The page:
What does isolate in your home mean?

If you have been diagnosed with COVID-19, you must stay at home to prevent it spreading to other people. You might also be asked to stay at home if you may have been exposed to the virus. Staying at home means you:

  • do not go to public places such as work, school, shopping centres, childcare or university

  • ask someone to get food and other necessities for you and leave them at your front door

  • do not let visitors in — only people who usually live with you should be in your home

You do not need to wear a mask in your home. If you need to go out to seek medical attention, wear a surgical mask (if you have one) to protect others. You should stay in touch by phone and on-line with your family and friends.

What is social distancing?

Social distancing is one way to help slow the spread of viruses such as COVID-19. Social distancing includes staying at home when you are unwell, avoiding large public gatherings if they’re not essential, keeping a distance of 1.5 metres between you and other people whenever possible and minimising physical contact such as shaking hands, especially with people at higher risk of developing serious symptoms, such as older people and people with existing health conditions. There’s no need to change your daily routine, but taking these social distancing precautions can help protect the people in our community who are most at risk.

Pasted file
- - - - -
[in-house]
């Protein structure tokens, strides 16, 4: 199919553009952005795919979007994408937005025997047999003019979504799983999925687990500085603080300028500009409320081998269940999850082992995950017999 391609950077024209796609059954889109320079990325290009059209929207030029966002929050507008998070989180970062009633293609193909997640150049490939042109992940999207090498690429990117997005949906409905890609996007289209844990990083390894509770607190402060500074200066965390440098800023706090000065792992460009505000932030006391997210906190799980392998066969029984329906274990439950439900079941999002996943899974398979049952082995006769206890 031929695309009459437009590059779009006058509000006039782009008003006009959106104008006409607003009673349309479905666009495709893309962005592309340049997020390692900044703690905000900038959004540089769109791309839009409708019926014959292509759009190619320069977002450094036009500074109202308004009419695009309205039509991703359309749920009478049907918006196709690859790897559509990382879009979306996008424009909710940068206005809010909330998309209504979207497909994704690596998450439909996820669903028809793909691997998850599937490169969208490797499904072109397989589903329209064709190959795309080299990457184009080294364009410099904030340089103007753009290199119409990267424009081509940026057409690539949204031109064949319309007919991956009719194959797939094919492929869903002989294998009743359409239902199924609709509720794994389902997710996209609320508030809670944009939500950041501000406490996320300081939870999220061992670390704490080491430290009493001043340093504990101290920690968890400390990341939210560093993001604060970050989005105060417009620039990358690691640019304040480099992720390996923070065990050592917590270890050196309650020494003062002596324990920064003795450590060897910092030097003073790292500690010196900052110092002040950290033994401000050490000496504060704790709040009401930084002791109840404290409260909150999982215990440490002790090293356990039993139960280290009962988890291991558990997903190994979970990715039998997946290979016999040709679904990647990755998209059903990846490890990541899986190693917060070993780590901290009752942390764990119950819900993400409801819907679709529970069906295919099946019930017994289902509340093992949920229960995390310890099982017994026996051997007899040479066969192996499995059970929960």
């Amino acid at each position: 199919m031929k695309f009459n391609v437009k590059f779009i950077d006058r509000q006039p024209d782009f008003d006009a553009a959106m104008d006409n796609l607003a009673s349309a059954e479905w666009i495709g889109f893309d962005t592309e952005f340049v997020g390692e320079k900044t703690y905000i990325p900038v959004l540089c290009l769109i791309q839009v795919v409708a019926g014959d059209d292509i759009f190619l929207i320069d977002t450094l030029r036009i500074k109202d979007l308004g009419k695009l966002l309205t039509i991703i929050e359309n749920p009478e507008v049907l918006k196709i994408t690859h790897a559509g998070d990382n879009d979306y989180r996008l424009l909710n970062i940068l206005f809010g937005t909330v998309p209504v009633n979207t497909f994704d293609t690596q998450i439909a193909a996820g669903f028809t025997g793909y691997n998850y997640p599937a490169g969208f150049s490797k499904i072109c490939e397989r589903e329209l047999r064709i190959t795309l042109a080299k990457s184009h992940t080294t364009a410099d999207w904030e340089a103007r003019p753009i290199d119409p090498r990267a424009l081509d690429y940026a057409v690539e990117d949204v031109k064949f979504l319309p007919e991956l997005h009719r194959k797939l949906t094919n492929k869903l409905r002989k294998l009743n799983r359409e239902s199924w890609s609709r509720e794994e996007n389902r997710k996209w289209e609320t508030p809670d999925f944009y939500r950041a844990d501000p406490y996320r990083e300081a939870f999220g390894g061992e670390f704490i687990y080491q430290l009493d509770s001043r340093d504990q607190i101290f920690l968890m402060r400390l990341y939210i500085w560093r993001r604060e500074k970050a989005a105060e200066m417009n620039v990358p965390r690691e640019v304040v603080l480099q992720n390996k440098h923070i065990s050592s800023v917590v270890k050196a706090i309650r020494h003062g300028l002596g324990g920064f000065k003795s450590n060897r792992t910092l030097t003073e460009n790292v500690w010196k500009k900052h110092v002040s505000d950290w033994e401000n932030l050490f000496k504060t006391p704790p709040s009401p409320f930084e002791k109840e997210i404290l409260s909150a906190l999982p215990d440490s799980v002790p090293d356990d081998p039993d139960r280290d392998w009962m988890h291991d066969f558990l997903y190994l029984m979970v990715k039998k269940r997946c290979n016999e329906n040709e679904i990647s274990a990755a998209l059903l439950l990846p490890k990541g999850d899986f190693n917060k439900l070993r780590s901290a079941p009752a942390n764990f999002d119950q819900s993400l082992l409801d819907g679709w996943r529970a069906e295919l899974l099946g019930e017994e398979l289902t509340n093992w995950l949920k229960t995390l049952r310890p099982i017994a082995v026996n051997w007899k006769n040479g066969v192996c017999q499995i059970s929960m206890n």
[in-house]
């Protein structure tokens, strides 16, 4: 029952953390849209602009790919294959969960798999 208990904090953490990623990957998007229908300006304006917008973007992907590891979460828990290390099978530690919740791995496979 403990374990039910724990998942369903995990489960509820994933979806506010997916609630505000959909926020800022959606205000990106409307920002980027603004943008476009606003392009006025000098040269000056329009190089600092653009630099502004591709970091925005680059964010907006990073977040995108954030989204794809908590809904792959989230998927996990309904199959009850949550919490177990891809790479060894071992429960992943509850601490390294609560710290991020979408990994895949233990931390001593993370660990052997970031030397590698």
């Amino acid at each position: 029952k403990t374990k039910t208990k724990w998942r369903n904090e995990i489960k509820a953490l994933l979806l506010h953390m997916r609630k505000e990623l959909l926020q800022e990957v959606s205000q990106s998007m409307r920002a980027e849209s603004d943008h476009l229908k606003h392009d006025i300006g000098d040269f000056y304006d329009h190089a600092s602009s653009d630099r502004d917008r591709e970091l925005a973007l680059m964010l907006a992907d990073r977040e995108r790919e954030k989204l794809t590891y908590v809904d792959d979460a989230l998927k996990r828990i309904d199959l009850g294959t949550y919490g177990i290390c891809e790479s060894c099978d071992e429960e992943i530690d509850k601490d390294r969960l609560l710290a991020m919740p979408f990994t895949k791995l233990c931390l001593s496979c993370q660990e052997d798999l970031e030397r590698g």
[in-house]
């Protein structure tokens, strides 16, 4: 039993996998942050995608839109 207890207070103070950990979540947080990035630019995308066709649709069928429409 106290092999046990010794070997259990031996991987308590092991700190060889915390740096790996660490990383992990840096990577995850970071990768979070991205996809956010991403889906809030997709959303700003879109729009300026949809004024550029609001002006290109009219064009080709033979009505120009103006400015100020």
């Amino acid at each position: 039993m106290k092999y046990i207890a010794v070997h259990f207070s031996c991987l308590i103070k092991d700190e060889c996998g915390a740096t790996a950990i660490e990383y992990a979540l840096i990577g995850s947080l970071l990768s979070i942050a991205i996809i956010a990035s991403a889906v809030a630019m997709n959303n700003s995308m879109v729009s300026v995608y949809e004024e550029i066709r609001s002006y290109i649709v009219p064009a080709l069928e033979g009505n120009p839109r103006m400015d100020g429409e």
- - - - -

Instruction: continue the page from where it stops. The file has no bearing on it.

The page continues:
Who is most at risk of a serious illness?

Some people who are infected may not get sick at all, some will get mild symptoms from which they will recover easily, and others may become very ill, very quickly. From previous experience with other coronaviruses, the people at most risk of serious infection are:

People with compromised immune systems (e.g. cancer).

  • Elderly people.

  • Aboriginal and Torres Strait Islander people, as they have higher rates of chronic illness.

  • People with chronic medical conditions.

  • People in group residential settings.